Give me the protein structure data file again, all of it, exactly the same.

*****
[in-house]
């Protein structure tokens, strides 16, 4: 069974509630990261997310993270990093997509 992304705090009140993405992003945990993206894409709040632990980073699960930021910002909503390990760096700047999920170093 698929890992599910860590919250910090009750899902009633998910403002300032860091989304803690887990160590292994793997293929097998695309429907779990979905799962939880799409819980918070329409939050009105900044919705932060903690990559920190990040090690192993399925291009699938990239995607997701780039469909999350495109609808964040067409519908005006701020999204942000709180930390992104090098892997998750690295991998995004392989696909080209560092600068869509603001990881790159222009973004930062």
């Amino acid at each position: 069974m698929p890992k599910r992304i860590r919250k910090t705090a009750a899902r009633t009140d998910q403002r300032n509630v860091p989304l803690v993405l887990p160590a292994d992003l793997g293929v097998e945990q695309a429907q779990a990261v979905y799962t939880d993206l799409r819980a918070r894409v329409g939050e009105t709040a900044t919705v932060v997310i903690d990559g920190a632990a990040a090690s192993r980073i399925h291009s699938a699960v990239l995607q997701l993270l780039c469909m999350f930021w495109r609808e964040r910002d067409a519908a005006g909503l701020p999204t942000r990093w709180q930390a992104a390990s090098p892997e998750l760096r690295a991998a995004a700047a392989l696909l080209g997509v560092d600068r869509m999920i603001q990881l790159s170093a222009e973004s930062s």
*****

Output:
[in-house]
């Protein structure tokens, strides 16, 4: 069974509630990261997310993270990093997509 992304705090009140993405992003945990993206894409709040632990980073699960930021910002909503390990760096700047999920170093 698929890992599910860590919250910090009750899902009633998910403002300032860091989304803690887990160590292994793997293929097998695309429907779990979905799962939880799409819980918070329409939050009105900044919705932060903690990559920190990040090690192993399925291009699938990239995607997701780039469909999350495109609808964040067409519908005006701020999204942000709180930390992104090098892997998750690295991998995004392989696909080209560092600068869509603001990881790159222009973004930062």
């Amino acid at each position: 069974m698929p890992k599910r992304i860590r919250k910090t705090a009750a899902r009633t009140d998910q403002r300032n509630v860091p989304l803690v993405l887990p160590a292994d992003l793997g293929v097998e945990q695309a429907q779990a990261v979905y799962t939880d993206l799409r819980a918070r894409v329409g939050e009105t709040a900044t919705v932060v997310i903690d990559g920190a632990a990040a090690s192993r980073i399925h291009s699938a699960v990239l995607q997701l993270l780039c469909m999350f930021w495109r609808e964040r910002d067409a519908a005006g909503l701020p999204t942000r990093w709180q930390a992104a390990s090098p892997e998750l760096r690295a991998a995004a700047a392989l696909l080209g997509v560092d600068r869509m999920i603001q990881l790159s170093a222009e973004s930062s």